3 Life Lessons I Learned From Competitive Bodybuilders

by Dana on July 14, 2014

There are many lessons I learned from the regulars (aka gymrats) when I first joined a gym and started lifting weights at a fairly early age in Southern California.

It was a gym where there was a core group (the majority of them men who most people would have called “meatheads”) extremely serious about weightlifting, bodybuilding, and competition.

While I had no desire to become competitive, since I took my workouts seriously, I was embraced as part of the group. As one of the youngest people there (and a woman!), many of them took it upon themselves not only to teach me good form, but also good gym etiquette. Looking back on that experience years later, I now realize there were also many lifelong lessons they taught me along the way, which I would like to share with you.

These are the top three life lessons I learned from competitive bodybuilders:

1. What you consider a flaw others probably see of as a strength.

Working a body part to achieve a certain aesthetic result was something to which people paid close attention. I remember thinking that because this was so important to them, they might be critical of others, but instead learned the exact opposite. When someone commented about how her legs had a weird shape one of the guys piped in that it was an advantage because when worked correctly, she would have a look no one else could achieve.

So that physical trait that plagues you? Think about how to turn it into an advantage.

2. Remember to ask questions and listen to your community.

Don’t know how to work a certain body part best? Ask your gym community. Need help with a spot or re-racking weights? Ask the person on the bench next to you.

While social media didn’t exist back then and may now offer a new type of community, the true heart of your gym experience is right in front of you. If you’re in the right gym, asking someone for help or advice may be scary at first, but you’d be surprised how willing people are to help once you ask and then, actively listen to their responses.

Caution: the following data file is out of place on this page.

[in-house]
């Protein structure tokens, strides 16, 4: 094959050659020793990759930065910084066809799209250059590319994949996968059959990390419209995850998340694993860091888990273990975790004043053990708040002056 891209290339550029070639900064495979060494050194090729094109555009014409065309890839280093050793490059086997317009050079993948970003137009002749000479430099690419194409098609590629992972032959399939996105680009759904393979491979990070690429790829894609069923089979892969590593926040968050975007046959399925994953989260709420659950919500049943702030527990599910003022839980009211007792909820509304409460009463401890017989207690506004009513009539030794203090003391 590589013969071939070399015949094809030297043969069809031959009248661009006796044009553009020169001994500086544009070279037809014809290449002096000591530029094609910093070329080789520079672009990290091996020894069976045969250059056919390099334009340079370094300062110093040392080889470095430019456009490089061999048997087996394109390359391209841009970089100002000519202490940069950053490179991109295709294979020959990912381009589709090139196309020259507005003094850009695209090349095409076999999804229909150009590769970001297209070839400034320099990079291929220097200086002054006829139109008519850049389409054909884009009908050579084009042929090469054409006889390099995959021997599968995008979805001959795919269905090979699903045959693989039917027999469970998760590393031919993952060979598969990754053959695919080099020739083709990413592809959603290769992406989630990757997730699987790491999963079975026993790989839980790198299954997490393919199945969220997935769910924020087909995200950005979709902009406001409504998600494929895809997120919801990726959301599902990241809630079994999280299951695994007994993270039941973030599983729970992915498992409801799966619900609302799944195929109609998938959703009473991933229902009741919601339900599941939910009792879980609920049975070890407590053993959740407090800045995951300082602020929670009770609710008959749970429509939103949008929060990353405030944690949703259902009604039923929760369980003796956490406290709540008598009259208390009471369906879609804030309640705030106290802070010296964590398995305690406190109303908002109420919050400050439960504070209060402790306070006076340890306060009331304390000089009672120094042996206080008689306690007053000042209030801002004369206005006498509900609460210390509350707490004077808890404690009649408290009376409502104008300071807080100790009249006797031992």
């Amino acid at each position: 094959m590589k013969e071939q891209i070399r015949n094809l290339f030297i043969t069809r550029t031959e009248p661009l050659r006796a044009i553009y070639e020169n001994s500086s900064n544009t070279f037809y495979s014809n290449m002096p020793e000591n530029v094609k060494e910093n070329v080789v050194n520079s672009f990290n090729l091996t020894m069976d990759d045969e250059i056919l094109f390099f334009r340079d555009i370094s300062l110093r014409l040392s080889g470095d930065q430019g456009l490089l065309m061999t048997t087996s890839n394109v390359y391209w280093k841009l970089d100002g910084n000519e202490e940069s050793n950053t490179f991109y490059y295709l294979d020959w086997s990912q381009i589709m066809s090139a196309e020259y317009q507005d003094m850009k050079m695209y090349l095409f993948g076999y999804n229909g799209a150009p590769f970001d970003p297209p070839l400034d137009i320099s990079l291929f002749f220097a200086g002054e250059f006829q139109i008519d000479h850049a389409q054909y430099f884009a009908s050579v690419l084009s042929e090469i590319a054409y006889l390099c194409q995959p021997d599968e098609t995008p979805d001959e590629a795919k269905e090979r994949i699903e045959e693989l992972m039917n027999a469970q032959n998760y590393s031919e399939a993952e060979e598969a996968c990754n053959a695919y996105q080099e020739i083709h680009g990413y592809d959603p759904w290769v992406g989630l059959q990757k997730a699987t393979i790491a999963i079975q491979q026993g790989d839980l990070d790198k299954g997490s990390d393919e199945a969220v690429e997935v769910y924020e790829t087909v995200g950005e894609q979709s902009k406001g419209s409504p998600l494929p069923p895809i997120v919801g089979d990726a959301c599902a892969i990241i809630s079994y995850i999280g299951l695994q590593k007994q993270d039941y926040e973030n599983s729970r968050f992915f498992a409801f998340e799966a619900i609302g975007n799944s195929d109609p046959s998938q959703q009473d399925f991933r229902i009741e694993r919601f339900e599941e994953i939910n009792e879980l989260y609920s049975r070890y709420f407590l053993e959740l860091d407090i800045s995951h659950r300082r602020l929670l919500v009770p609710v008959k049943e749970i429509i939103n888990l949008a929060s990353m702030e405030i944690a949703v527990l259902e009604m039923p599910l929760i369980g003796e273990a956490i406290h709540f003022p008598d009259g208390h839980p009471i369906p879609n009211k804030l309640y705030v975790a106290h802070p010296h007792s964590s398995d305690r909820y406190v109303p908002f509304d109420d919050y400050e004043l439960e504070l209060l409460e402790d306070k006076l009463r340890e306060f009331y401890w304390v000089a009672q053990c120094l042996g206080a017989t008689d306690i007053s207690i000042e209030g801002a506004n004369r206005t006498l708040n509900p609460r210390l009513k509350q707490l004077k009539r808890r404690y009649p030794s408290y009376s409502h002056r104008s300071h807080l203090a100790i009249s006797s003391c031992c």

When the guys at my gym saw that proper form was important to me, I would get regular feedback when they saw something I could improve. It wasn’t a long, drawn out discussion but instead, gentle reminders at key times during my workout.

It was a great way to build a foundation in how to exercise smart at the gym.

Don’t let fear or lack of knowledge keep you from getting your best workout. Just ask for help.

3. Decide what your willing to do and stick with your convictions.

One of my friends who was a female competitive bodybuilder (this was before the days of figure or bikini competitions) would tell me stories about what happened just before competition; about the extremes some people would try.

The story that stayed with me most? She knew people who would cover themselves in saran wrap and then sit in the sauna. Crazy, right? But to them, it was important to do anything for that last little bit of water loss to be as ripped as possible.

In any endeavor, there are a lot of things people will do to reach their goals that put their health and well being into jeopardy. You don’t have to be one of those people.

When it comes to your health and fitness, you have to decide what you’re willing to do and stick with your convictions – because you will be tested. There will be some new workout that promises great results but may aggravate an old injury, or some new diet approach may look good on paper but your gut says (literally & figuratively) is too good to be true.

Remember: In an attempt to get physically strong, many people lose their strength of character.

Just Be…Yourself

As cliched as the term “journey” has become, it’s still true that each of us determines the specific stops we make through the process. It’s with each choice we make that we are able to achieve (or not) the results we want.

The true test of our strength, however, is standing firm in the promises we made to ourselves.

Sound Off!

What life lessons have you learned while you strive to reach your health and fitness goals?

{ 1 comment }

1 Christine July 22, 2014 at 4:27 PM

The gym (and basketball court) is where I learned to be leader. There have been many areas in my life that I knew could be improved. My physical fitness was one of them so I studied like I would anything else in life. I asked questions, watched people, read articles, watched videos and worked out in groups. I took fitness very seriously at a young age and enjoyed seeing results and improvements. One day I realized that as much as I watched and learned from other people, other people were watching and trying to learn from me. It encouraged me. It encouraged me to be even more consistent, push myself even harder, do the extra set, finish the extra rep, and create results. I, unlike a lot of my friends, love having conversations at the gym. Conversations about exercise, technique, form, circuits, supplements, cardio, muscle mass, fat loss, endurance, food, etc. ANYTHING FITNESS interests me. The gym is my teacher and my classroom. And leading by example helps me to be stick with a program and stay motivated.

Thanks for the link to the article. Just another avenue for me to further get to know Words to Sweat by!!!

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